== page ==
In the early part of the 20th Century, this premises was the headquarters of the Bristol East Labour Party. In the 1930s it was the scene of victory celebrations for Bristol East MP and later Chancellor of the Exchequer, Stafford Cripps. (see right)
At the start of the 1950s Reg and Eva Walker opened a grocery shop at 84 Church Road.
Graham Walker and Rita Warry take up the story of their parents shop:
"We were very relieved when Mum and Dad, after considering places in Mangotsfield and Fishponds, found a grocery business for sale at 84 Church Road, Redfield. The shop was the right size, in a good location and, perhaps just as important as all the other considerations, in a part of Bristol that they knew well. Dad had grown up in Hayward Road, Redfield and Mum in Villiers Road, Easton. They took the plunge and signed a seven year lease with the landlords, Bristol East Labour Party.
They opened on the 1st of February 1951. The whole place needed a coat of paint outside and a good sort out in the shop. The name 'R J Walker' proudly appeared on the fascia board and is still there now (2012) behind the current larger fascia of 'Bargains Galore'. Dad was a very practical sort of man and repaired or replaced much of the shop shelving. The cellar was full of rubbish and even if it wasn't going to be used needed to be cleared out for the sake of hygiene. The storeroom immediately behind the shop was packed full of items that might, hopefully, be sold and even more that were years past their sell by date; although, of course, they didn't have sell by dates on anything then. We don't know if cold meats were sold in the shop before Mum and Dad took over but as it was something Mum understood it quickly became a part of the business. They had three or four ham presses (see picture) which they would stuff with pork, compress and put in the sort of boiler that was still being used for washing clothes in those days. After boiling they would be allowed to cool before Dad would peel the skin off, sprinkle with bread crumbs and they were ready for sale. The little kitchen at the back of the premises boasted little more than a four ring cooker and the boiler on one side and a sink and draining board on the other.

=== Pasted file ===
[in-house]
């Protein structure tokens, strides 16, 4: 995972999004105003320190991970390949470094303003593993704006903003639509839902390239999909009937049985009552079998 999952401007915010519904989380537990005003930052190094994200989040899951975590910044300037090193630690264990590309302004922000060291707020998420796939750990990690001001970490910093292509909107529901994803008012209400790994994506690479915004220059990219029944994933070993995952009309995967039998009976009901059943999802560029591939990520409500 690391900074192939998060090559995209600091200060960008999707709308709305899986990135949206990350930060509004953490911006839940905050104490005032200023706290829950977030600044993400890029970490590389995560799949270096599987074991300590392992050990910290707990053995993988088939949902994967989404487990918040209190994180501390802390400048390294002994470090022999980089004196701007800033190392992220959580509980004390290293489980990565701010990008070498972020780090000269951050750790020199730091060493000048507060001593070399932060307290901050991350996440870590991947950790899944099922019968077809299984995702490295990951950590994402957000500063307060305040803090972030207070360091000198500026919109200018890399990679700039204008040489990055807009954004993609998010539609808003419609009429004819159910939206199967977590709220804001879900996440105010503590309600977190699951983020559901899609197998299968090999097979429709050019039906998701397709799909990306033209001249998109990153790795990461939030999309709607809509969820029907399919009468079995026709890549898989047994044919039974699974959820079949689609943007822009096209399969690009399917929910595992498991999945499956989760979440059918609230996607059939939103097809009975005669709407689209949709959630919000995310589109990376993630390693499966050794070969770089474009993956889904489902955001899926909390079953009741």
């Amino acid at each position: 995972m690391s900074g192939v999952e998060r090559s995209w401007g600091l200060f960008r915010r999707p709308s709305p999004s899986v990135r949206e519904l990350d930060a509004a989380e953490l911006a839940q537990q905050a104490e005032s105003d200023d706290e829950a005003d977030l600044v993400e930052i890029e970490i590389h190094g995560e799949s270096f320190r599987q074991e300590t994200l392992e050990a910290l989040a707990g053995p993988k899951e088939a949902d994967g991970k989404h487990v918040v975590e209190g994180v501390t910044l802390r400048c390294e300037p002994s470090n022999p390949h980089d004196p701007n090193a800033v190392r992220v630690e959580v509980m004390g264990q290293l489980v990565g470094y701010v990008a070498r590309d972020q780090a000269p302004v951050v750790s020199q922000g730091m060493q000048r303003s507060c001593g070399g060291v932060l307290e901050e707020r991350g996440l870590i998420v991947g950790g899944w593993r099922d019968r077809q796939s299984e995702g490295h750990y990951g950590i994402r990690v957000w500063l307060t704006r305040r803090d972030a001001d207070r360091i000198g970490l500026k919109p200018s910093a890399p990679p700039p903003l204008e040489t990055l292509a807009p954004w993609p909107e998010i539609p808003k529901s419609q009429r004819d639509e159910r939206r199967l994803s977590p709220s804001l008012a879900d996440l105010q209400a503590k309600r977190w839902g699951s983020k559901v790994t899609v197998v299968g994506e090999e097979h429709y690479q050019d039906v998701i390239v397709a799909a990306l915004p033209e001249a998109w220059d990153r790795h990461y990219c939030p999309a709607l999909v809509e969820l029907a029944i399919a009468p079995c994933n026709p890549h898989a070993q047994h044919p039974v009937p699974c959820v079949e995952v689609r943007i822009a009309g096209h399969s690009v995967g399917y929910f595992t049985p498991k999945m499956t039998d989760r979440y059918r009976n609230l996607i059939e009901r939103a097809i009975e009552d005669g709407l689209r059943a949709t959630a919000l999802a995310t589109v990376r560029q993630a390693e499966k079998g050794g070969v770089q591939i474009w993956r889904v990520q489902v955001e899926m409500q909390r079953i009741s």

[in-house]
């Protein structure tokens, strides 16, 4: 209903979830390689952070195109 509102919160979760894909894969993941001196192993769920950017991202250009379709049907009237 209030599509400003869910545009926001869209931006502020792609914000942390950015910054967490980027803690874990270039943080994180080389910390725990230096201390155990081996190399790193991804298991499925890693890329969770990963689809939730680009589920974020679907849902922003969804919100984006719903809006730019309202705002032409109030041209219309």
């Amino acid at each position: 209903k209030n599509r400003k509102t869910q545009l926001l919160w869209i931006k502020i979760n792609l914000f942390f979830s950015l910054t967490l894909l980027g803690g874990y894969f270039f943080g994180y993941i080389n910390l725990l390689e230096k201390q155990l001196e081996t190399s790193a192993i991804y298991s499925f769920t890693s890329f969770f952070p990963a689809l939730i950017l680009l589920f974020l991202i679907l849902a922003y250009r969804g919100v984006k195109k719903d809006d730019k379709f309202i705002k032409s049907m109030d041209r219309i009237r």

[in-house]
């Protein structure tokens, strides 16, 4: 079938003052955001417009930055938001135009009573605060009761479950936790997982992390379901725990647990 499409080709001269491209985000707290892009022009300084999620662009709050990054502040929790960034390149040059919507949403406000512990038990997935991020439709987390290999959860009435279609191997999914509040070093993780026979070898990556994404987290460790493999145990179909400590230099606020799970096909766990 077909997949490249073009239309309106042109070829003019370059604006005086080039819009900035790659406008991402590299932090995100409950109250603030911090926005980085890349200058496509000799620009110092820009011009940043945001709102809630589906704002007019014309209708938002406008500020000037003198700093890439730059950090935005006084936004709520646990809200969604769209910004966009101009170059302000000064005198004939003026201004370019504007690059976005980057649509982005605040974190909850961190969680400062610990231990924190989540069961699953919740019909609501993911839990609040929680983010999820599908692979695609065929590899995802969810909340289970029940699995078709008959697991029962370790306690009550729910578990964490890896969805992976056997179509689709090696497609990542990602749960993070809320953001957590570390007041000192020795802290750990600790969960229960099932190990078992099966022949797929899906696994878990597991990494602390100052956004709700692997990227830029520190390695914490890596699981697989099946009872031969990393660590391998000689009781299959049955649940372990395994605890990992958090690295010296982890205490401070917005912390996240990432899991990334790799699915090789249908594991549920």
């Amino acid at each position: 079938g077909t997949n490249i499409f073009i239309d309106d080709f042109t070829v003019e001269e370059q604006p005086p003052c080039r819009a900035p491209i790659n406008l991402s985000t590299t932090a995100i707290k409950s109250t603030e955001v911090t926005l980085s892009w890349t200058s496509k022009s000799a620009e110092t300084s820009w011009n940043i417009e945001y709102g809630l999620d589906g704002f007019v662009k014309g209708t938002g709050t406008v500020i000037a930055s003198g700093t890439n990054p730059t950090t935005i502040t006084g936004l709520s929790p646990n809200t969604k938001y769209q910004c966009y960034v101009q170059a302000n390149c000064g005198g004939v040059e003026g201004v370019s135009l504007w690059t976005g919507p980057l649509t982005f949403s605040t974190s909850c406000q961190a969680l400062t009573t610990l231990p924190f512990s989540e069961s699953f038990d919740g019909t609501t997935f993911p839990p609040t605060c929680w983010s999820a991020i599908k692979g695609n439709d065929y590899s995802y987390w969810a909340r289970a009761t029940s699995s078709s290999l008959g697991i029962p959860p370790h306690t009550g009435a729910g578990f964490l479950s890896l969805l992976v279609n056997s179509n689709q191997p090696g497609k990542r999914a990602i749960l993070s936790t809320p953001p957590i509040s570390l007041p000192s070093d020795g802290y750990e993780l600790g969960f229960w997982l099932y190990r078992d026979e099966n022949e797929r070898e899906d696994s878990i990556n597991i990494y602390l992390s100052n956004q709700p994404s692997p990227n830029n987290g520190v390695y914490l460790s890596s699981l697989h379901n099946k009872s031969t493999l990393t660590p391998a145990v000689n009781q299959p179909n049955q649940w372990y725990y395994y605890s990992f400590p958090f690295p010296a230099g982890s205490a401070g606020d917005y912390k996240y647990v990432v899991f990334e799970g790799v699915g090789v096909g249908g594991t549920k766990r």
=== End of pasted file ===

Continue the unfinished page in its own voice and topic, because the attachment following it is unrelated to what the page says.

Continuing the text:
Whilst Dad would cut some ham or pork or tongue and put it in the window for display most customers preferred to see him cut their rashers fresh. In this way they could have as many as they liked and as thick or thin as they liked. Nearly always Dad would show the customer how much he had cut offering them the chance of opting for a rasher or two more. The bacon slicer was a large machine that operated beautifully smoothly; in later years it was replaced by a smaller, gravity fed model. Most of the cooked meat that was purchased was cut in front of the customer. Sometimes they would sell tripe and chitterling which appealed to the older customers. Mum and Dad were very fond of these, especially with a sprinkling of vinegar. We three children were typical of youngsters and were put off by the appearance, let alone the smell. It must have all helped to boost the always meagre profits though. At one stage Mum and Dad introduced cooked beetroot. A large oval cast iron crock would be half filled with peeled beetroot, boiled on the domestic size cooker in the kitchen and the steaming beetroot would be displayed in the window.